1234 Words5 Pages

The Common Core Sate Standards (CCSS) implemented in 2010 have brought significant change to the entire country. More than forty states, including California, have began the long and tedious transition into adopting the newly-developed, common academic standards that aims to bring the highest level of student achievement. In California, several independent reviews claim that the CCSS is not much different than the California State Standards. While the CCSS covers fewer topics, the new standards require a deeper understanding from the student. This understanding can only be accomplished through the use of academic language. The most significant change to the academic standards has been felt in mathematics. Students are no longer expected*…show more content…*

From adjusting their style of teaching to creating revamped lesson plans and getting familiar with new textbooks, to attending professional development meetings on and off campus, the transition has been a challenge. When most people think about mathematics, they think about computing numbers and symbols. Mathematics is more than just that, and the CCSS is making sure we are all aware of that fact. As discussed by Mongeau (2014) “By removing memorization standards and requiring teachers to cover fewer topics over the course of a year, the new standards are also meant to encourage teachers to spend more time on the underlying concepts behind mathematical concepts.” The end result of this will be that memorization will no longer be enough to meet the CCSS’s subject content. Teachers who are accustomed to using little math language to teach and talk about math concepts will now have to adapt. Avoiding academic terms to explain concepts and processes will be incredibly harmful to students in the long*…show more content…*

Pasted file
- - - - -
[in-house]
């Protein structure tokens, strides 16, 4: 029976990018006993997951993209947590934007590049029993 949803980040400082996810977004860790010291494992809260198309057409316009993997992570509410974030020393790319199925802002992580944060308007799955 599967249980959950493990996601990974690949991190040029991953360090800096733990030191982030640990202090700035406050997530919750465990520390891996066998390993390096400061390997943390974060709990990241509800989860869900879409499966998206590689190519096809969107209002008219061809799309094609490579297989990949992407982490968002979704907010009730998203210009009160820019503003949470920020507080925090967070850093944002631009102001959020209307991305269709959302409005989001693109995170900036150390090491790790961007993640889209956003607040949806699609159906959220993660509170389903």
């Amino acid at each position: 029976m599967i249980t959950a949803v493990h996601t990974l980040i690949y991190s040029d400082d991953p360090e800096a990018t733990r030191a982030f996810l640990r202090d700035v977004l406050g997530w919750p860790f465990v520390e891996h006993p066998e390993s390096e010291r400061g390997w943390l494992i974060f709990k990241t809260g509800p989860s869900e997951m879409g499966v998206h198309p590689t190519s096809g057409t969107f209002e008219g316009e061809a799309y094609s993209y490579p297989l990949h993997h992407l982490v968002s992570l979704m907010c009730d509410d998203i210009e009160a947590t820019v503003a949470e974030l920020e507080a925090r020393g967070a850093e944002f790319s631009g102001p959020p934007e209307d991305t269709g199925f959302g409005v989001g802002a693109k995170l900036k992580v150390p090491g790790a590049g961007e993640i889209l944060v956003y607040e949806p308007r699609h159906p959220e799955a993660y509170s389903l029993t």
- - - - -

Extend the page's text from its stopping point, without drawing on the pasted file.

With an emphasis on abstract concepts behind mathematical concepts, language will now become a centerpiece in the classroom, regardless of whether a teacher is teaching trigonometry or Victorian literature. The unqualified truth is that the CCSS is here to stay, for now, thus it is important to accept the change and smoothen the transition for not only the students but the teachers whose mission is to educate future generations. With the CCSS standards adding layers of urgency and focus to the quality of classroom interaction, between educator and student, and group discussion, encouraging language mastery and asking questions is step

From adjusting their style of teaching to creating revamped lesson plans and getting familiar with new textbooks, to attending professional development meetings on and off campus, the transition has been a challenge. When most people think about mathematics, they think about computing numbers and symbols. Mathematics is more than just that, and the CCSS is making sure we are all aware of that fact. As discussed by Mongeau (2014) “By removing memorization standards and requiring teachers to cover fewer topics over the course of a year, the new standards are also meant to encourage teachers to spend more time on the underlying concepts behind mathematical concepts.” The end result of this will be that memorization will no longer be enough to meet the CCSS’s subject content. Teachers who are accustomed to using little math language to teach and talk about math concepts will now have to adapt. Avoiding academic terms to explain concepts and processes will be incredibly harmful to students in the long